That was it, standing in front of multiple members of the band, feeling the roots keeping my feet to the floor, embarrassment by the lack of confidence, a simpleton informative response agreeing to Joey “The Kid’s” fun analysis. I knew leaving the House of Blues that night that I would need to have Nick introduce us again, seek redemption, and truly prove to the Mighty Mighty Bosstones that I am a fun guy.
Three years past between Throwdowns. I attended The M.M.B.’s free summer park concert in 2013, and lead singer Dicky Barret’s 50th Birthday Bash in Boston Common in 2014. I never linked up with Nick at either show and had no access backstage myself. There was uncertainty that the opportunity to meet the band might never happen. Finally in 2014, Nick called me to attend the Throwdown on the Saturday show. I met up with him, our buddy Drew, Drew’s Dad, and two foreign exchange students at Red Sox Broadcaster, Jerry Remy’s restaurant “Remy’s.” We sat at a round table, I drank a beer while everyone finished eating, and we noticed Jerry Remy and his wife quietly eating dinner two booths over from us. We requested our waiter to ask Remy if he’d take a picture with the two foreign exchange students from Spain. Remy denied the request, and stated he didn’t want to be talked to right now.
Walking out of the bathroom and by his table as we left, I waved my hand, as I walked, “Have a good night, Mr. Remy.”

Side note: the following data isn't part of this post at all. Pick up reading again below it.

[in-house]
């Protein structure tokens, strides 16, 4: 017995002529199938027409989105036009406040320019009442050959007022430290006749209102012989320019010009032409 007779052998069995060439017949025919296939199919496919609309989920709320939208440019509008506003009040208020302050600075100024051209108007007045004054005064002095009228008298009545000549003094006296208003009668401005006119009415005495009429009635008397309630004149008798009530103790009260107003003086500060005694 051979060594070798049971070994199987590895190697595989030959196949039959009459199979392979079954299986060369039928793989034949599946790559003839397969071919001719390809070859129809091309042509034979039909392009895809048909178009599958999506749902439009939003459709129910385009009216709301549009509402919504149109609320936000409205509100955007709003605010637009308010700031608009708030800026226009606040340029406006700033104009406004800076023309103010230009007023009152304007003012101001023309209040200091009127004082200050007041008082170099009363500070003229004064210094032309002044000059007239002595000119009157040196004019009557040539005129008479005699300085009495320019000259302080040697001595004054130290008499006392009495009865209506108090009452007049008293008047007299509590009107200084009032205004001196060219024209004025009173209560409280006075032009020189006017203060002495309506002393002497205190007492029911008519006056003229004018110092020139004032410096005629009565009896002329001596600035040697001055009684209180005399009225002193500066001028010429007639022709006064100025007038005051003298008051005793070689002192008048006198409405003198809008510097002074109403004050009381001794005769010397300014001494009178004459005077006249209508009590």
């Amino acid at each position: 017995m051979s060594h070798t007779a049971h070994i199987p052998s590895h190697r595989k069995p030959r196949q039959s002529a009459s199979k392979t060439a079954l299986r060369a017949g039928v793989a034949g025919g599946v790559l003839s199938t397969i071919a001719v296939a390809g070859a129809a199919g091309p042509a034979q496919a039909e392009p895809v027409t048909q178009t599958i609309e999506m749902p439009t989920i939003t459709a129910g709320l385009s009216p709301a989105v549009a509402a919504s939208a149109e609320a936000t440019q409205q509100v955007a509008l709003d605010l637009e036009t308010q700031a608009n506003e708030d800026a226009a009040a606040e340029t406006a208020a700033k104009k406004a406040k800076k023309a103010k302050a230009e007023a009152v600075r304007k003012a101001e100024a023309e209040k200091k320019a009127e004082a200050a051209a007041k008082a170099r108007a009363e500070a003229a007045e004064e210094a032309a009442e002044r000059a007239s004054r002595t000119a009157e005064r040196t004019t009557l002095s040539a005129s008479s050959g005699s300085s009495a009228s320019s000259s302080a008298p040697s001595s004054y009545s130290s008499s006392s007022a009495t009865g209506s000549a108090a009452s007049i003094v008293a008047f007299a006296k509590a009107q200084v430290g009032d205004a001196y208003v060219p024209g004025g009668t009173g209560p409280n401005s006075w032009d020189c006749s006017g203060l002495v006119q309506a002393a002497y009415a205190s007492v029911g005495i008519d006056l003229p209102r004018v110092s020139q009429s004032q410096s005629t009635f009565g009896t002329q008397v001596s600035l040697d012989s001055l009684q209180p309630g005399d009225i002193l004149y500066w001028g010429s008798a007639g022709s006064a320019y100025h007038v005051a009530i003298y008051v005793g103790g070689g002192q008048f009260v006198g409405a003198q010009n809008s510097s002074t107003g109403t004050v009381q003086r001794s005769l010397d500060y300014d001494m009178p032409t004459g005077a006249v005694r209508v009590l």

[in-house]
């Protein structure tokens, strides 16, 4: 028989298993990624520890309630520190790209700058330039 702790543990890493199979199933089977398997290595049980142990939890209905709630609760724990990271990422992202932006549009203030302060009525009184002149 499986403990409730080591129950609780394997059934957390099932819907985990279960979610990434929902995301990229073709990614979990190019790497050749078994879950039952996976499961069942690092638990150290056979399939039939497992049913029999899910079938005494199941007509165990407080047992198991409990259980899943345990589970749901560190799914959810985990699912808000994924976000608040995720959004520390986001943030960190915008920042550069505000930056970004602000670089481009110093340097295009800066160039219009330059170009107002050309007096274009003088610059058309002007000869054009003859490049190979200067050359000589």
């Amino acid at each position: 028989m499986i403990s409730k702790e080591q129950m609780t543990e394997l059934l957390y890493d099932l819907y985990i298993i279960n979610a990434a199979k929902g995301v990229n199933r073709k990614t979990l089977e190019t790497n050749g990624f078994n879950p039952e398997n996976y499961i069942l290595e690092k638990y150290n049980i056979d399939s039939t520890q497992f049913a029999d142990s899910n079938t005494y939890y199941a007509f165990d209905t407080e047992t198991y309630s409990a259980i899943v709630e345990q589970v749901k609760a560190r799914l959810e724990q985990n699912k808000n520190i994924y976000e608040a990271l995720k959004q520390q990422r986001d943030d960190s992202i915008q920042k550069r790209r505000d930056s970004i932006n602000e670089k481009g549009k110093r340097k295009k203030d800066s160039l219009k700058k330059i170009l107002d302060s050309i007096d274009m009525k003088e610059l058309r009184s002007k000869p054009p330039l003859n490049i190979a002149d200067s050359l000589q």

Jerry Remy looked up from his meal delivering a stern glare, “Ok.”
As we walked over to Lansdowne it became entirely possible that that was the most indirect “Fuck off!” I’ve received in my entire life.
This time entering Boston’s House of Blues, a female punk band was performing, we went upstairs to the second level, and immediately entered backstage. I met Joe Sirois with a strong handshake and confident thank you for having me back again. He didn’t remember me but he was flattered by my fandom and for attending the show. Joe left us to go prep for his performance and we decided to stay backstage to continue watching this band. As we stood there watching the female band perform, the Dancer for the Bosstones, Ben Carr, walked through the backstage passageway, and tripped over my boot.
I reach out to catch him by the chest, he recovered from his stumble, and I asked, “Hey, are you OK?”
Carr responded, “I’m fine” and abruptly walked away.
Shock ran through me, not of nervousness, but disbelief, that I just assisted a member of the Mighty Mighty Bosstones, the one that needs his feet the most, in one of his more baffled, backstage, moments.
Gazing to the female band, gather my thoughts, a lot of questions came to my mind. Did this make me even with the Mighty Mighty Bosstones? Years of wanting to make a better impression, attending a few shows in between, was this my own small victory? I let out a big smile, realizing these were all ridiculous thoughts, but it made me laugh. All this time spent joking about making a better impression, a fake redemption story, and Carr returns me an interaction like this. It was a funny moment to process, an actual inside internal joke, but at the end of the day you don’t want to capitalize, or have anyone feeling bad at the Throwdown.